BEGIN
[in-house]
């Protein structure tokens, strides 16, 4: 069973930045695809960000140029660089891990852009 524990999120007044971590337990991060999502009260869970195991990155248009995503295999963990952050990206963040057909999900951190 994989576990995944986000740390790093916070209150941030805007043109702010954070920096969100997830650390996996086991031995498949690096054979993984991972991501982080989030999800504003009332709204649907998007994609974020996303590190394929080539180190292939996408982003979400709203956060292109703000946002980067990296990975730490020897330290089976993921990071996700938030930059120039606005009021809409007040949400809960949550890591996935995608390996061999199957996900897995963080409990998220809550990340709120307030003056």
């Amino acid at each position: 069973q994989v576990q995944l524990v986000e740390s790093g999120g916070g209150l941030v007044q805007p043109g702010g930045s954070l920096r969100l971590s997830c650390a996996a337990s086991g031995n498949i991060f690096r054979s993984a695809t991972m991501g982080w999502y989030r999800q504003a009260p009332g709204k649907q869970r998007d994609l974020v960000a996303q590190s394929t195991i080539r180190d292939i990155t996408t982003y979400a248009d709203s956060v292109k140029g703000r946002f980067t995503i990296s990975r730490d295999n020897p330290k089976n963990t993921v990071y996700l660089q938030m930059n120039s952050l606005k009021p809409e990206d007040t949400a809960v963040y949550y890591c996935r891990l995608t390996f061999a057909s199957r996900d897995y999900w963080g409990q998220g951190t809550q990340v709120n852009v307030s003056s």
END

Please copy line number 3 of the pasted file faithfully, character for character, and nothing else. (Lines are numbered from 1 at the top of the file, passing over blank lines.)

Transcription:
């Amino acid at each position: 069973q994989v576990q995944l524990v986000e740390s790093g999120g916070g209150l941030v007044q805007p043109g702010g930045s954070l920096r969100l971590s997830c650390a996996a337990s086991g031995n498949i991060f690096r054979s993984a695809t991972m991501g982080w999502y989030r999800q504003a009260p009332g709204k649907q869970r998007d994609l974020v960000a996303q590190s394929t195991i080539r180190d292939i990155t996408t982003y979400a248009d709203s956060v292109k140029g703000r946002f980067t995503i990296s990975r730490d295999n020897p330290k089976n963990t993921v990071y996700l660089q938030m930059n120039s952050l606005k009021p809409e990206d007040t949400a809960v963040y949550y890591c996935r891990l995608t390996f061999a057909s199957r996900d897995y999900w963080g409990q998220g951190t809550q990340v709120n852009v307030s003056s």